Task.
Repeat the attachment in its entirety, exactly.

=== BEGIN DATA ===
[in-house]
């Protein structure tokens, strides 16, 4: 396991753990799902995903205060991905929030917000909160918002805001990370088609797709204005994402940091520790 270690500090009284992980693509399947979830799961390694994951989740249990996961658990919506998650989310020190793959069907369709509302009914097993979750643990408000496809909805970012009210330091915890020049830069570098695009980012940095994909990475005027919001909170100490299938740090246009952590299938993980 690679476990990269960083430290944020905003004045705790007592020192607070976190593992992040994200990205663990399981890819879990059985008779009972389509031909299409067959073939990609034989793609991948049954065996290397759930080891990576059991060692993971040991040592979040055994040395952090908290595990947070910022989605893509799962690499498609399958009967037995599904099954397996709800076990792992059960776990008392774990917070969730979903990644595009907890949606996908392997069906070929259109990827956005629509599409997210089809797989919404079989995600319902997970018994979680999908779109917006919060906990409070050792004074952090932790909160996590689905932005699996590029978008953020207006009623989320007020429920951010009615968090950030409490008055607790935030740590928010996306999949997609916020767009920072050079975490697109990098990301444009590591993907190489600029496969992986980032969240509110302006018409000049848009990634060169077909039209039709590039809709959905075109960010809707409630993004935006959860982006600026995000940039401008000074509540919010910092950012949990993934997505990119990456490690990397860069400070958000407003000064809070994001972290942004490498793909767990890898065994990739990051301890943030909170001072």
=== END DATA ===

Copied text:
[in-house]
């Protein structure tokens, strides 16, 4: 396991753990799902995903205060991905929030917000909160918002805001990370088609797709204005994402940091520790 270690500090009284992980693509399947979830799961390694994951989740249990996961658990919506998650989310020190793959069907369709509302009914097993979750643990408000496809909805970012009210330091915890020049830069570098695009980012940095994909990475005027919001909170100490299938740090246009952590299938993980 690679476990990269960083430290944020905003004045705790007592020192607070976190593992992040994200990205663990399981890819879990059985008779009972389509031909299409067959073939990609034989793609991948049954065996290397759930080891990576059991060692993971040991040592979040055994040395952090908290595990947070910022989605893509799962690499498609399958009967037995599904099954397996709800076990792992059960776990008392774990917070969730979903990644595009907890949606996908392997069906070929259109990827956005629509599409997210089809797989919404079989995600319902997970018994979680999908779109917006919060906990409070050792004074952090932790909160996590689905932005699996590029978008953020207006009623989320007020429920951010009615968090950030409490008055607790935030740590928010996306999949997609916020767009920072050079975490697109990098990301444009590591993907190489600029496969992986980032969240509110302006018409000049848009990634060169077909039209039709590039809709959905075109960010809707409630993004935006959860982006600026995000940039401008000074509540919010910092950012949990993934997505990119990456490690990397860069400070958000407003000064809070994001972290942004490498793909767990890898065994990739990051301890943030909170001072």